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Junkermeier trial for Lila Warwick murder set to start Tuesday

WILLMAR — A jury trial is set to begin Tuesday for the 19-year-old Willmar man who allegedly admitted to law enforcement officers that he killed his friend’s grandmother, Lila Warwick, last summer.

There is a trial management conference for Brok Junkermeier at 3 p.m. Monday, with a Tuesday morning start to jury selection for the trial expected to last up to three weeks before District Judge Donald Spilseth in Kandiyohi County District Court.

Warwick, 79, was found dead, stabbed and strangled, at her residence on the east edge of Willmar after she failed to arrive at a church meeting on July 29.

Spilseth has previously ruled that the jury will be allowed to hear Junkermeier’s admission to officers during an interview a few days later that he had killed Lila Warwick. The judge’s omnibus order notes that Junkermeier initially told investigators the $1,500 check he had from Lila Warwick was for doing chores around her home and that he was sleeping at home when the murder happened.

Junkermeier’s attorney, Kent Marshall, had argued that his client wasn’t mentally competent to waive his Miranda rights against self-incrimination before speaking with the investigators. Junkermeier was evaluated for mental competency after Marshall gave notice that his client may rely on the defense that he was mentally ill or mentally deficient. In the omnibus order, Spilseth also found no validity to the argument that Junkermeier was not mentally competent.

Junkermeier and Lila Warwick’s grandson Robert Warwick, 18, were indicted on first-degree murder charges for their alleged roles in her killing. Warwick’s case is still pending. A third teen, Devon Jenkins, 16, has already been sentenced in the case for aiding and abetting second-degree murder.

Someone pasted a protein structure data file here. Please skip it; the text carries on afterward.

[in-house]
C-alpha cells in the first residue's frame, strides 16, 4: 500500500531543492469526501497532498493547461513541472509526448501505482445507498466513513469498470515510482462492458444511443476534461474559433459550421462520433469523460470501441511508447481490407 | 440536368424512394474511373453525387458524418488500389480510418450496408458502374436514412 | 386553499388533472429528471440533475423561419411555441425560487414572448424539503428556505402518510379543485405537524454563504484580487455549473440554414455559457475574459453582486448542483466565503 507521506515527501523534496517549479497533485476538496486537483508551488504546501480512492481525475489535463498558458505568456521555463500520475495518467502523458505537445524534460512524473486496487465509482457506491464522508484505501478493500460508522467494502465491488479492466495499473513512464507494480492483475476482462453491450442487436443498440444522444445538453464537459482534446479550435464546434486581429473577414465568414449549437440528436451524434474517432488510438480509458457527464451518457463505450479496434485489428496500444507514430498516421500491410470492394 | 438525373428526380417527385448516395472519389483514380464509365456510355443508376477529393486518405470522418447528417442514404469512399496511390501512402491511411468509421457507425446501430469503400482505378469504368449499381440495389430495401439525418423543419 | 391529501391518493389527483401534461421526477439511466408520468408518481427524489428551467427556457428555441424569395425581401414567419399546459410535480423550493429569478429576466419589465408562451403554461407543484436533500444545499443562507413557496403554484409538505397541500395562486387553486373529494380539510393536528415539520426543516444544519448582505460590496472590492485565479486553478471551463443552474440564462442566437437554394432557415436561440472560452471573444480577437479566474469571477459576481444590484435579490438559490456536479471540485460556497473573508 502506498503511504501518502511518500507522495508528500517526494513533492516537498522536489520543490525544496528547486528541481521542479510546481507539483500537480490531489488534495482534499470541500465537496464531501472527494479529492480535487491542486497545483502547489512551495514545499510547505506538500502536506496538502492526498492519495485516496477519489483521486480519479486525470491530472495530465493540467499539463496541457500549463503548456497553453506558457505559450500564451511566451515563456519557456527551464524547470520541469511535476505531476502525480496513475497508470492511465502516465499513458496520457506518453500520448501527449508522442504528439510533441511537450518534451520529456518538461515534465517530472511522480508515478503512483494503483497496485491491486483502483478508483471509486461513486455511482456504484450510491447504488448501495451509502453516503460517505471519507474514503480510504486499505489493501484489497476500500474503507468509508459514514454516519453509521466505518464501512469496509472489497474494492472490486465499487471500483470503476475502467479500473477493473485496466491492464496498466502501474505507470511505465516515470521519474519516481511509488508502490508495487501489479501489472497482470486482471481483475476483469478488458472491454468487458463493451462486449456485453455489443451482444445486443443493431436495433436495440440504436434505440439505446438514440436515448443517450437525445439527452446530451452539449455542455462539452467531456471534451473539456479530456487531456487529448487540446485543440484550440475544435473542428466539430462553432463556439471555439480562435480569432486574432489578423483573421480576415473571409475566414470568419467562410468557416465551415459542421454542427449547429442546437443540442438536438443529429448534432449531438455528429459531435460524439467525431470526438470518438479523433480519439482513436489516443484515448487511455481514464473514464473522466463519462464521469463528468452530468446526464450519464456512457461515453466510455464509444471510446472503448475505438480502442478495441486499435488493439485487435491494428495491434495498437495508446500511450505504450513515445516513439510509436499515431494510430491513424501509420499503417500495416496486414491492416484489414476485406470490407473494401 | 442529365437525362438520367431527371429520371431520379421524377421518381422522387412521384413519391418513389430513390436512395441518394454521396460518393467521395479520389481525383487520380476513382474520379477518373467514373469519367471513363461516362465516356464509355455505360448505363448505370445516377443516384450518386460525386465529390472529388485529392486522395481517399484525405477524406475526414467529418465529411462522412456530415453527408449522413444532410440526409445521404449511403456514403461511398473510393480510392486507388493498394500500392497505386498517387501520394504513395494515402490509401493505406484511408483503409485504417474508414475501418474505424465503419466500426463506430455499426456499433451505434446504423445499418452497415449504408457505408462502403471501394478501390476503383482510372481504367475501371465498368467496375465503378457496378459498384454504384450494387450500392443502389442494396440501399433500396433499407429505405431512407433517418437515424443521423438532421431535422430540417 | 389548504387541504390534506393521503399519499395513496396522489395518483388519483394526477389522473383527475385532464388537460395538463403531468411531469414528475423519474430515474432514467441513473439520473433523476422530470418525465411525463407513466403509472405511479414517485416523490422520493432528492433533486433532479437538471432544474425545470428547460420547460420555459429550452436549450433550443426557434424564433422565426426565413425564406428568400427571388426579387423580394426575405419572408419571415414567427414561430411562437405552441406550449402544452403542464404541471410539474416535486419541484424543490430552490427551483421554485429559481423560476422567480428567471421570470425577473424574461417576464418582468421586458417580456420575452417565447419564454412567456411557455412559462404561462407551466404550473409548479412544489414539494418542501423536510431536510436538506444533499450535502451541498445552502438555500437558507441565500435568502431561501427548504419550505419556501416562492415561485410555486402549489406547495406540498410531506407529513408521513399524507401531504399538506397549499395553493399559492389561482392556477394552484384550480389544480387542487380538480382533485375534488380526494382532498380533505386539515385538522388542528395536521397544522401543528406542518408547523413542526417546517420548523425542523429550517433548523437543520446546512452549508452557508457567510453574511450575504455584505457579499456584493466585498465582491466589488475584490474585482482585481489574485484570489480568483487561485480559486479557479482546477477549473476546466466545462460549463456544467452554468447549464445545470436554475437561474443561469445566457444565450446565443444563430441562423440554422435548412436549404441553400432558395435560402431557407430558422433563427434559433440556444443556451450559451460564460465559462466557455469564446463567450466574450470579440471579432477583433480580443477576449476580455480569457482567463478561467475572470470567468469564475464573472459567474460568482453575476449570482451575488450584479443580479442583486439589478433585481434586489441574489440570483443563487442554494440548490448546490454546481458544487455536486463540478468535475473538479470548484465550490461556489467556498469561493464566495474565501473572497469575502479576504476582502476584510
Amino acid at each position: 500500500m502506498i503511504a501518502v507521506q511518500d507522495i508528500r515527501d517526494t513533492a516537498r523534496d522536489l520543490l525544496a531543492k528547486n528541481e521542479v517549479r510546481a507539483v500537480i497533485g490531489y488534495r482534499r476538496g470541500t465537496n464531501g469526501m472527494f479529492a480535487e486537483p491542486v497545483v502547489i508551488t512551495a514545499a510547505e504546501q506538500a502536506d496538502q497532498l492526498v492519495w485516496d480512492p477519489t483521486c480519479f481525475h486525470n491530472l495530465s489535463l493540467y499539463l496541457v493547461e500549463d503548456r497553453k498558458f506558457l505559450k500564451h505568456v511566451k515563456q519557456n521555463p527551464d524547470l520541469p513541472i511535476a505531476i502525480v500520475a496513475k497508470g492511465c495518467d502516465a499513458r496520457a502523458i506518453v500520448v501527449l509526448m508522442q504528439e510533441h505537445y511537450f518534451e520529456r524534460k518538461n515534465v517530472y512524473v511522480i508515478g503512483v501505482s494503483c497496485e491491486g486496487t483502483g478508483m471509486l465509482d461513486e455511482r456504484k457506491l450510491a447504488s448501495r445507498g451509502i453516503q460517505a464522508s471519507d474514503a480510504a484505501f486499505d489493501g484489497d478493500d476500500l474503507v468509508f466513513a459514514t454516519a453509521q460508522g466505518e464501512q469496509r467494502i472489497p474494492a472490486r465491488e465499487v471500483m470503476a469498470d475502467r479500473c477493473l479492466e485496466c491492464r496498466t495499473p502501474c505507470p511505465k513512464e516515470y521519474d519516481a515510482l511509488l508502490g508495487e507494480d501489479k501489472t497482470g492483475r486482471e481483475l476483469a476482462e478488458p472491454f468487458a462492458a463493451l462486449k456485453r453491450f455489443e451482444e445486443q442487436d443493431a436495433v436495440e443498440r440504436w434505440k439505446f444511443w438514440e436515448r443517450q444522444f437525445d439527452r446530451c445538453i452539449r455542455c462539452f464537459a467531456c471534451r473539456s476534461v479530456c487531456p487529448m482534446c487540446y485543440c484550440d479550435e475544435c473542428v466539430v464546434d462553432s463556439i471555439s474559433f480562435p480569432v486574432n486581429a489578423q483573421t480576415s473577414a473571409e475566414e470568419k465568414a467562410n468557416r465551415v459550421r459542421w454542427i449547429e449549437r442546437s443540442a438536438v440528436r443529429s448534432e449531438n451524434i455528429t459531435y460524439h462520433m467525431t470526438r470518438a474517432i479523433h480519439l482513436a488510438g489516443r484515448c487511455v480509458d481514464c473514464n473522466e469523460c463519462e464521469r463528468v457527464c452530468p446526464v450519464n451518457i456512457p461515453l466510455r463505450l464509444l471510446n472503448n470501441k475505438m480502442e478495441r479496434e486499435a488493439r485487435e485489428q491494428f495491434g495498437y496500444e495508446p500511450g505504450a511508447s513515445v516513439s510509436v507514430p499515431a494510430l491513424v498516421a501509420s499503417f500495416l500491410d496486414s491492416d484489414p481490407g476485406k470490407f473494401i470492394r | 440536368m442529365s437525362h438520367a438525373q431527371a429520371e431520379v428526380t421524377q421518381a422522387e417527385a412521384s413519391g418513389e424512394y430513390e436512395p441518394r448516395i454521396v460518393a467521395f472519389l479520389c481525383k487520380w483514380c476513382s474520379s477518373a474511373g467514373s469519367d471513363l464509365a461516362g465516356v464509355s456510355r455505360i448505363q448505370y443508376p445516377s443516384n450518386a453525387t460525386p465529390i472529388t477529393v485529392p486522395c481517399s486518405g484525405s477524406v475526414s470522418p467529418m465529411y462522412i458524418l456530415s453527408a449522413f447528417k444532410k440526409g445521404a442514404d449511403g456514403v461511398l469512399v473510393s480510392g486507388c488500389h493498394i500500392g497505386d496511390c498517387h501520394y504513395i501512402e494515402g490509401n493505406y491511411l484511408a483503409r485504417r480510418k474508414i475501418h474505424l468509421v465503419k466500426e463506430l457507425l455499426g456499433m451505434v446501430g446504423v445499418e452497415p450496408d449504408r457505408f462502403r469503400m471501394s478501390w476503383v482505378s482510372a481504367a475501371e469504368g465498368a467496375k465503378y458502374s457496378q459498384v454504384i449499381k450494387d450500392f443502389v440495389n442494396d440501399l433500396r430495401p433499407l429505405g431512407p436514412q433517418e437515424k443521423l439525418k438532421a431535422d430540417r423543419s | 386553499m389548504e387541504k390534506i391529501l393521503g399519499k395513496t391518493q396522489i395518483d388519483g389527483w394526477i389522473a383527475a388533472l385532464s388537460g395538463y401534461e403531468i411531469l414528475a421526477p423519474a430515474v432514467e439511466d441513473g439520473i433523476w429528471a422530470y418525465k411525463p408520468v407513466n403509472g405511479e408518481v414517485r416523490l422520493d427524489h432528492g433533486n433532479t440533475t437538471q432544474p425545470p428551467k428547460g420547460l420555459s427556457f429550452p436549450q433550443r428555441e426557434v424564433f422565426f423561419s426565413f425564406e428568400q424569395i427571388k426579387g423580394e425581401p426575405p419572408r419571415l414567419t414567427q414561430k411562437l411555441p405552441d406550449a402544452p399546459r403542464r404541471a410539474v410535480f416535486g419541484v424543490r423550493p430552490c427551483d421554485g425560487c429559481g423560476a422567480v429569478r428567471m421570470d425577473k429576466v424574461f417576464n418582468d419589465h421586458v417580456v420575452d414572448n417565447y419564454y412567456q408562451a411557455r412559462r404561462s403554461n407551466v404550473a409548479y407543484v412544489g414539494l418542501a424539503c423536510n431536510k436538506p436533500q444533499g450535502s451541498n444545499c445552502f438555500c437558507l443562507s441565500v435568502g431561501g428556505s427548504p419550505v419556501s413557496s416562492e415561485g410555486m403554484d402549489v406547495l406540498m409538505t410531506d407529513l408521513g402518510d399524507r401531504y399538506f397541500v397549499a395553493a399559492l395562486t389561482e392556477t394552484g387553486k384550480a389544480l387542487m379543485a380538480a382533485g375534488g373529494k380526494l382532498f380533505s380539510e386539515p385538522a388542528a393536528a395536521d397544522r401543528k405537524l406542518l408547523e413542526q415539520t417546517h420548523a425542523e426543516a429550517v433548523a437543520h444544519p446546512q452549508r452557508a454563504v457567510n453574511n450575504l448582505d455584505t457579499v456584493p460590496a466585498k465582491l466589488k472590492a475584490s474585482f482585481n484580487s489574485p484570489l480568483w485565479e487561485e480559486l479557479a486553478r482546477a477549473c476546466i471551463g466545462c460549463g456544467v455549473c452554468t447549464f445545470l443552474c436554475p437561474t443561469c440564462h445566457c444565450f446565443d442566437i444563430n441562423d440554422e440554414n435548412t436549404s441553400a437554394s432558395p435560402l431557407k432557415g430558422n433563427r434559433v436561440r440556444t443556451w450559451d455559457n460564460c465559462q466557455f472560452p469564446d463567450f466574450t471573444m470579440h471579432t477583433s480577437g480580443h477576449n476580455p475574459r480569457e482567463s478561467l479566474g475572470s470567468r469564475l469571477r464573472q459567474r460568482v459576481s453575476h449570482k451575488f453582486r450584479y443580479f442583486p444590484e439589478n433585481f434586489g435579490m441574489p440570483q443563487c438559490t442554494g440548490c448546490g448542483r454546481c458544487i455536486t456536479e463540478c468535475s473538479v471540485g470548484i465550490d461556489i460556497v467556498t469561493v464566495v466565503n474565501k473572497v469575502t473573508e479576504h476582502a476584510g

The state Attorney General’s office is prosecuting both Junkermeier and Robert Warwick, with Robert Plesha and Matthew Frank, assistant attorneys general, handling the case.

Court documents say that Robert Warwick was the alleged mastermind of the crime, which he and Junkermeier had allegedly planned for months, and was motivated by a large amount of money he suspected was in his grandmother’s possession.

In addition to Junkermeier forcing Lila Warwick to write him a check, the teens also allegedly returned to the home after the killing and stole a small safe. Some of those items, including Lila Warwick’s documents, were found when law officers served a search warrant on Junkermeier’s home.

The prosecution witness list includes more than 50 individuals, including more than 30 law enforcement officers or medical examiners. The defense witness list includes Warwick, Jenkins and Bradley Junkermeier, Brok’s father. The list notes that Brok Junkermeier may take the stand in his own defense.

Gretchen Schlosser

Gretchen Schlosser is the public safety reporter, and writes about agriculture occasionally, for the West Central Tribune. She's been with the Tribune since 2006 and has 17 years of experience working in news, media and communications. 

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